Which Hollywood Blockbuster Does NASA Show To Potential Hires?
There is a special place in the hearts of NASA’s human resources staff for the 1998 summer blockbuster Armageddon. The disaster movie, directed by Michael Bay and packed with the likes of Bruce Willis and Ben Affleck, was critically panned but still managed to pull in half a billion dollars at the box office.
While NASA employees aren’t one to jump on the film critique bandwagon, they’ve found screening the film to potential new hires is an excellent way to find the hardcore space/science geeks in their applicant pool. The film has a staggering number of impossible elements in it–scenes, scientific claims, and more that simply could not happen. The highest number of errors a potential NASA hire has noted during the screening process is 168; more than one scientifically impossible action or event per minute of the film.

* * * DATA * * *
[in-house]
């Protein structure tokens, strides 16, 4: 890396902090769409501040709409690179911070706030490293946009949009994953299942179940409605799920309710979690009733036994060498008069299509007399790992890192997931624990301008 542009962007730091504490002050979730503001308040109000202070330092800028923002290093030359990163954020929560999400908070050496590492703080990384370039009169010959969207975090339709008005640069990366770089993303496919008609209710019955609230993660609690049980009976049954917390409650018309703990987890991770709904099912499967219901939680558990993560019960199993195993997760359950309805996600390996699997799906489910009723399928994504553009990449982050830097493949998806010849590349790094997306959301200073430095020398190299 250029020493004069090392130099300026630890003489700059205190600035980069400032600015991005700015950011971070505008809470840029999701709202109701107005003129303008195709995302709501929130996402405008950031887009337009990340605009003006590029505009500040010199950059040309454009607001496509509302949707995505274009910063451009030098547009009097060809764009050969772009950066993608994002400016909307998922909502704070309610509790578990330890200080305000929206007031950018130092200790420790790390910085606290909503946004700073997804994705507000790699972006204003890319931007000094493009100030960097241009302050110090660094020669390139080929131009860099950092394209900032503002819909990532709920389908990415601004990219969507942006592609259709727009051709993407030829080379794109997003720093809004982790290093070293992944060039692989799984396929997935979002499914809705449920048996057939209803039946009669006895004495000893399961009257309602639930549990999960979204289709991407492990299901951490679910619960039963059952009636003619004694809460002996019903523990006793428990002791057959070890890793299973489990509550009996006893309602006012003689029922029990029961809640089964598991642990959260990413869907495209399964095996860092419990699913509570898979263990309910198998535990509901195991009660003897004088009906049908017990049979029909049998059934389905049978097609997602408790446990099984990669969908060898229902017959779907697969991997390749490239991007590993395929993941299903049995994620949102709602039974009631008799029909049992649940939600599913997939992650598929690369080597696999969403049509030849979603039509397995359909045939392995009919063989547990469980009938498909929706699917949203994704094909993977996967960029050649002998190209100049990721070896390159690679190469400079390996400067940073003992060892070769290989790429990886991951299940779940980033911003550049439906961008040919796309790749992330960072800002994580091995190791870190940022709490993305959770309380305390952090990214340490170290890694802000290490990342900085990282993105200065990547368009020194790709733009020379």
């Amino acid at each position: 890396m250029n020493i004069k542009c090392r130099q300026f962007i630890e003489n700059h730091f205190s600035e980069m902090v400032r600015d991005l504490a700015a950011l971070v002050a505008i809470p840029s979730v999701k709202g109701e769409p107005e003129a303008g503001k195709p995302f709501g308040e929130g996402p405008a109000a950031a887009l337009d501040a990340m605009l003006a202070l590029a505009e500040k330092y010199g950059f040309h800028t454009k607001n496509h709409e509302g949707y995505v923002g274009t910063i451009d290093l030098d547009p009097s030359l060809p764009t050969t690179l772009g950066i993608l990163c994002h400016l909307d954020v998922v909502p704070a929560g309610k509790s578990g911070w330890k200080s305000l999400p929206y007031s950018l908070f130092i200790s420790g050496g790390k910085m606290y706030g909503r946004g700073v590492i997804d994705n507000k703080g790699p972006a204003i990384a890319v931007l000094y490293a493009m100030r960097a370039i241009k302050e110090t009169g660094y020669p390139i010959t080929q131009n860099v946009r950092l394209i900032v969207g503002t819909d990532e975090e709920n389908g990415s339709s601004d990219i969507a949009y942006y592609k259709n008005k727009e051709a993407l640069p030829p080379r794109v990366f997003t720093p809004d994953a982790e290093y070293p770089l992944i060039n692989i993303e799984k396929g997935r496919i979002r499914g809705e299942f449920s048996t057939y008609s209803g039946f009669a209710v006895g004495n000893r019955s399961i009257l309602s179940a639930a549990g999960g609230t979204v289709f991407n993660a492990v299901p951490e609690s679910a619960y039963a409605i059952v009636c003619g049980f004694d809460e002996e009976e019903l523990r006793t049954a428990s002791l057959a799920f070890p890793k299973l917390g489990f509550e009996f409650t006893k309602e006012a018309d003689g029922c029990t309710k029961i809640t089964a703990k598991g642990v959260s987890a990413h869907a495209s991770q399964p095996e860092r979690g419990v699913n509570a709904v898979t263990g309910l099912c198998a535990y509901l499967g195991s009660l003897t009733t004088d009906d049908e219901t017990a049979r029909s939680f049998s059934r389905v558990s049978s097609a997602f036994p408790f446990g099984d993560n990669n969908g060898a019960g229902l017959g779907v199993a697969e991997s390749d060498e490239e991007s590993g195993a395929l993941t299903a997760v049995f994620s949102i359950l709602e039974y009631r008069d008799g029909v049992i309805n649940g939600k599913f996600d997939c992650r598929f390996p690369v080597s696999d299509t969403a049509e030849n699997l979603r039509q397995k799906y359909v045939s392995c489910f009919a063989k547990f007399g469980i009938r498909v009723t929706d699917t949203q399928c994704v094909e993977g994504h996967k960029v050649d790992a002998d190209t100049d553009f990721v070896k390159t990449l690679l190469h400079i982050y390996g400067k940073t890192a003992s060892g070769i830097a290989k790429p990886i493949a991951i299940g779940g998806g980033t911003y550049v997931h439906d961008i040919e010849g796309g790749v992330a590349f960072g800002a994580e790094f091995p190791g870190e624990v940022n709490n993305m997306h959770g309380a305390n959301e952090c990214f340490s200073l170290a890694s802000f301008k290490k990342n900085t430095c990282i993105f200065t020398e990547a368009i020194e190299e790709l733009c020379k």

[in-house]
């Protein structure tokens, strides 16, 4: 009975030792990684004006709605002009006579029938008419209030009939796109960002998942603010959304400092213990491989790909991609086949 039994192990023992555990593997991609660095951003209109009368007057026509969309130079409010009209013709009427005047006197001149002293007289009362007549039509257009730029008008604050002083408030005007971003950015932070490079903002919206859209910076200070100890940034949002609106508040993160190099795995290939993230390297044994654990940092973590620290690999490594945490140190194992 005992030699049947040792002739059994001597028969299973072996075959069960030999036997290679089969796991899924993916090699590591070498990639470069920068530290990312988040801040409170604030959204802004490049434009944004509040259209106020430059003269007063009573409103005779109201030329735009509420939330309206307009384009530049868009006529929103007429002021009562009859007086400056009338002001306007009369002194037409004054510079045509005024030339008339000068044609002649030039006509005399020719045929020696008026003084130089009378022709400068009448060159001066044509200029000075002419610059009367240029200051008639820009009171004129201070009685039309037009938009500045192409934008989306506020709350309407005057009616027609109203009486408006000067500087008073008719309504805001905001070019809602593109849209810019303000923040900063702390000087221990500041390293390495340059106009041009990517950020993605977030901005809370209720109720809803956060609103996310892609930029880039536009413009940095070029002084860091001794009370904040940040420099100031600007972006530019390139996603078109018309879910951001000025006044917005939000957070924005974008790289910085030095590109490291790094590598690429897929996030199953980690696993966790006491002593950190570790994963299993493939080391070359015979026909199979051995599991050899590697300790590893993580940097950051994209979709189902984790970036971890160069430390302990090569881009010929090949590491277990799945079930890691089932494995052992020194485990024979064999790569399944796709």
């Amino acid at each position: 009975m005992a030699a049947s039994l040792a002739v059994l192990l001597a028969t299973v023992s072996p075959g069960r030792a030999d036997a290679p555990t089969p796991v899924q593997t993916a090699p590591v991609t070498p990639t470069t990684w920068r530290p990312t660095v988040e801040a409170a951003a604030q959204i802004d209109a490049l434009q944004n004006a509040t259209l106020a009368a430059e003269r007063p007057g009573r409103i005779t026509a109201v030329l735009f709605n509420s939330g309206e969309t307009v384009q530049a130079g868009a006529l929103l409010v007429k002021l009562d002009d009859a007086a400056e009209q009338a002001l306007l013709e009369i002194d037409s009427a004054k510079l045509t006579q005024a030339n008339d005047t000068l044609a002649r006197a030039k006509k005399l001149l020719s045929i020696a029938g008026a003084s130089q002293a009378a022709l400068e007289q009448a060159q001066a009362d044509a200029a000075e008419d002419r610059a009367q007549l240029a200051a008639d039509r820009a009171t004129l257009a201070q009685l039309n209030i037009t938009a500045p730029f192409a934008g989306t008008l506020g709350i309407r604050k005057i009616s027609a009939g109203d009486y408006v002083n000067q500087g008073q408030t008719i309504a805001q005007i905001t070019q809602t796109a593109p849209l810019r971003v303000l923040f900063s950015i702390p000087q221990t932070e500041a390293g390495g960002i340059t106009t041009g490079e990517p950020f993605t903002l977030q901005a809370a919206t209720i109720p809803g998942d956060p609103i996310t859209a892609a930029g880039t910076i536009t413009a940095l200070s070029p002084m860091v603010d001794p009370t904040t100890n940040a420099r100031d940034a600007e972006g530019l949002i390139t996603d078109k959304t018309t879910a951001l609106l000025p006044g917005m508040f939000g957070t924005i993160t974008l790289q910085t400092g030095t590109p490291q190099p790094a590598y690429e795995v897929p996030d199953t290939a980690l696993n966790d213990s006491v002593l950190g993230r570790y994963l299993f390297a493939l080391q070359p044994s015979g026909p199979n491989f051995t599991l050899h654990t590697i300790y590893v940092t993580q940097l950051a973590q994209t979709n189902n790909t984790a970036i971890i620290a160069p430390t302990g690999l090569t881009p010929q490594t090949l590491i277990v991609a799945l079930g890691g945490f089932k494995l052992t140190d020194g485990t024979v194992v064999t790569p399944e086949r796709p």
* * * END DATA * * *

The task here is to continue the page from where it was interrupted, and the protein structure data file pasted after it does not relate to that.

In an interview with Entertainment Weekly, Michael Bay admitted that the premise of NASA being able to anything central to the plot of the movie in order to save Earth was highly unrealistic and NASA itself included a disclaimer in the credits of the movie stating that their cooperation with the film had nothing to do with their endorsement of the science or characters depicted therein.
Modern Pajamas Displaced Nightgowns As Preferred Sleeping Attire Thanks To?
A Character In Serialized Fiction Who Meets Or Exceeds The Popularity Of The Main Character Is Called A?
The Oldest Continuously Published Newspaper In The United States Is The?
Daniel Stern, Best Known For The Role Of Marv In “Home Alone”, Was Also The Narrator Of?
What Caused 7 Million Americans To Disappear In The 1980s?
The Country With The Highest Per Capita Alcohol Consumption Is?
Google Images Was Inspired By Millions Of People Searching For Photos Of?
The World’s Oldest Surviving Aerial Photograph Captures What City?
What Did A Canadian Researcher Create To Combat Anemia In Cambodia?